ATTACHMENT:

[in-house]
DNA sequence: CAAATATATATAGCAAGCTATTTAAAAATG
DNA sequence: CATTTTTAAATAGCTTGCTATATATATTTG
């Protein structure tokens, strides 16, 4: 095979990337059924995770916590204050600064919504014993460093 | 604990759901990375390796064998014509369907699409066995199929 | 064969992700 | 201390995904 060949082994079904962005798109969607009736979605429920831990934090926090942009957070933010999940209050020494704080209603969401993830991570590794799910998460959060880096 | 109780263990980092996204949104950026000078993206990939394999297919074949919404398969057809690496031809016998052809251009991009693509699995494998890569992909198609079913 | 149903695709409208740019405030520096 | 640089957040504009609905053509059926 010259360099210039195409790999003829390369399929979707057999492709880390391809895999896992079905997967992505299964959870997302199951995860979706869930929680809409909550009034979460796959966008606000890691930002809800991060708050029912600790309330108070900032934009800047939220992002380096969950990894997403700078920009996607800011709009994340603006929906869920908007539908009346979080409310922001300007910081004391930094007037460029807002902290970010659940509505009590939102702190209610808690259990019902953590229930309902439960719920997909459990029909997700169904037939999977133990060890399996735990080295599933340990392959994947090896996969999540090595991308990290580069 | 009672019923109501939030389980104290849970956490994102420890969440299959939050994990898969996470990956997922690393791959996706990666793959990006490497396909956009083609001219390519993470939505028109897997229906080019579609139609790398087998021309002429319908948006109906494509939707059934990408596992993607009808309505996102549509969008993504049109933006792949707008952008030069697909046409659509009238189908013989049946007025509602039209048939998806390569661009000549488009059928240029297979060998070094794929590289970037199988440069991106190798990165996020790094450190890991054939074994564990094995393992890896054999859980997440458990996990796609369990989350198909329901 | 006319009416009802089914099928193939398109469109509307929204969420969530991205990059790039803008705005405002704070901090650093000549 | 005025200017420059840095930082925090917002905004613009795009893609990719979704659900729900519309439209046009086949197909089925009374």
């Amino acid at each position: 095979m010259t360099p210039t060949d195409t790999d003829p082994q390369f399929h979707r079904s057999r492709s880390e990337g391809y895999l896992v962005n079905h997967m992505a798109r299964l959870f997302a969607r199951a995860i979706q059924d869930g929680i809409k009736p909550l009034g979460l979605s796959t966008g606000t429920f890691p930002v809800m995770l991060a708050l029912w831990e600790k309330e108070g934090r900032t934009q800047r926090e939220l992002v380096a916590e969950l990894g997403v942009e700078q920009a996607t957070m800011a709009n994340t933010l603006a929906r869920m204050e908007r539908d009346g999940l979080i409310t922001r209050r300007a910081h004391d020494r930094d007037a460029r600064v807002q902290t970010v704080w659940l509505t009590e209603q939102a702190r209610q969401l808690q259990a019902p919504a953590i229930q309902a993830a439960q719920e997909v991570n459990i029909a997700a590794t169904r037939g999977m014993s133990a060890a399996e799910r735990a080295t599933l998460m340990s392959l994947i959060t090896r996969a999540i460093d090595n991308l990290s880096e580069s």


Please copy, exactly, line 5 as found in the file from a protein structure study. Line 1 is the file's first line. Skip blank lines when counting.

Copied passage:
């Amino acid at each position: 095979m010259t360099p210039t060949d195409t790999d003829p082994q390369f399929h979707r079904s057999r492709s880390e990337g391809y895999l896992v962005n079905h997967m992505a798109r299964l959870f997302a969607r199951a995860i979706q059924d869930g929680i809409k009736p909550l009034g979460l979605s796959t966008g606000t429920f890691p930002v809800m995770l991060a708050l029912w831990e600790k309330e108070g934090r900032t934009q800047r926090e939220l992002v380096a916590e969950l990894g997403v942009e700078q920009a996607t957070m800011a709009n994340t933010l603006a929906r869920m204050e908007r539908d009346g999940l979080i409310t922001r209050r300007a910081h004391d020494r930094d007037a460029r600064v807002q902290t970010v704080w659940l509505t009590e209603q939102a702190r209610q969401l808690q259990a019902p919504a953590i229930q309902a993830a439960q719920e997909v991570n459990i029909a997700a590794t169904r037939g999977m014993s133990a060890a399996e799910r735990a080295t599933l998460m340990s392959l994947i959060t090896r996969a999540i460093d090595n991308l990290s880096e580069s």